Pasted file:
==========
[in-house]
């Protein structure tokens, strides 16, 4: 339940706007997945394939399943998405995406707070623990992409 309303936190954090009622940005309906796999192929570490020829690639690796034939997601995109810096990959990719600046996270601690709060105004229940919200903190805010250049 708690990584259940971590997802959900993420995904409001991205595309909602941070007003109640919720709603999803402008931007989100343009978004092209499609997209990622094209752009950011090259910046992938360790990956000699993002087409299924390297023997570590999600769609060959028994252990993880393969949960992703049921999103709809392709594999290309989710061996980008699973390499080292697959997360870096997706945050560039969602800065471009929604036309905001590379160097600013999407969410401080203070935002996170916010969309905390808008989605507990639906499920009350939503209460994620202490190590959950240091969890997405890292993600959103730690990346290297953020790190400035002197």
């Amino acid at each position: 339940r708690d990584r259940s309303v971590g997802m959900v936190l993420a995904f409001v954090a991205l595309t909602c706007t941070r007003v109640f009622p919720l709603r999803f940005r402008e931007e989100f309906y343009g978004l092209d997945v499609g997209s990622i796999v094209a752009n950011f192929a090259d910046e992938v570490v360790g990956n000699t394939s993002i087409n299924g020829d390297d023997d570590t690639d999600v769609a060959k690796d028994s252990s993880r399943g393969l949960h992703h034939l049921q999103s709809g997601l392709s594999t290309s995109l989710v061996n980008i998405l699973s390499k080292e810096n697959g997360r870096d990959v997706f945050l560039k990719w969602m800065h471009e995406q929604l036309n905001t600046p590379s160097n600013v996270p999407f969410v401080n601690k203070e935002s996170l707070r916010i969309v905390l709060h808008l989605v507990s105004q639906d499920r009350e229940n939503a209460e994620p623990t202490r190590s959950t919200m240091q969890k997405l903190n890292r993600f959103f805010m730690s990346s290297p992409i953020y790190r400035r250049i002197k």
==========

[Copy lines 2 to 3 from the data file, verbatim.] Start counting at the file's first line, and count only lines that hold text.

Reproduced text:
């Protein structure tokens, strides 16, 4: 339940706007997945394939399943998405995406707070623990992409 309303936190954090009622940005309906796999192929570490020829690639690796034939997601995109810096990959990719600046996270601690709060105004229940919200903190805010250049 708690990584259940971590997802959900993420995904409001991205595309909602941070007003109640919720709603999803402008931007989100343009978004092209499609997209990622094209752009950011090259910046992938360790990956000699993002087409299924390297023997570590999600769609060959028994252990993880393969949960992703049921999103709809392709594999290309989710061996980008699973390499080292697959997360870096997706945050560039969602800065471009929604036309905001590379160097600013999407969410401080203070935002996170916010969309905390808008989605507990639906499920009350939503209460994620202490190590959950240091969890997405890292993600959103730690990346290297953020790190400035002197």
């Amino acid at each position: 339940r708690d990584r259940s309303v971590g997802m959900v936190l993420a995904f409001v954090a991205l595309t909602c706007t941070r007003v109640f009622p919720l709603r999803f940005r402008e931007e989100f309906y343009g978004l092209d997945v499609g997209s990622i796999v094209a752009n950011f192929a090259d910046e992938v570490v360790g990956n000699t394939s993002i087409n299924g020829d390297d023997d570590t690639d999600v769609a060959k690796d028994s252990s993880r399943g393969l949960h992703h034939l049921q999103s709809g997601l392709s594999t290309s995109l989710v061996n980008i998405l699973s390499k080292e810096n697959g997360r870096d990959v997706f945050l560039k990719w969602m800065h471009e995406q929604l036309n905001t600046p590379s160097n600013v996270p999407f969410v401080n601690k203070e935002s996170l707070r916010i969309v905390l709060h808008l989605v507990s105004q639906d499920r009350e229940n939503a209460e994620p623990t202490r190590s959950t919200m240091q969890k997405l903190n890292r993600f959103f805010m730690s990346s290297p992409i953020y790190r400035r250049i002197k």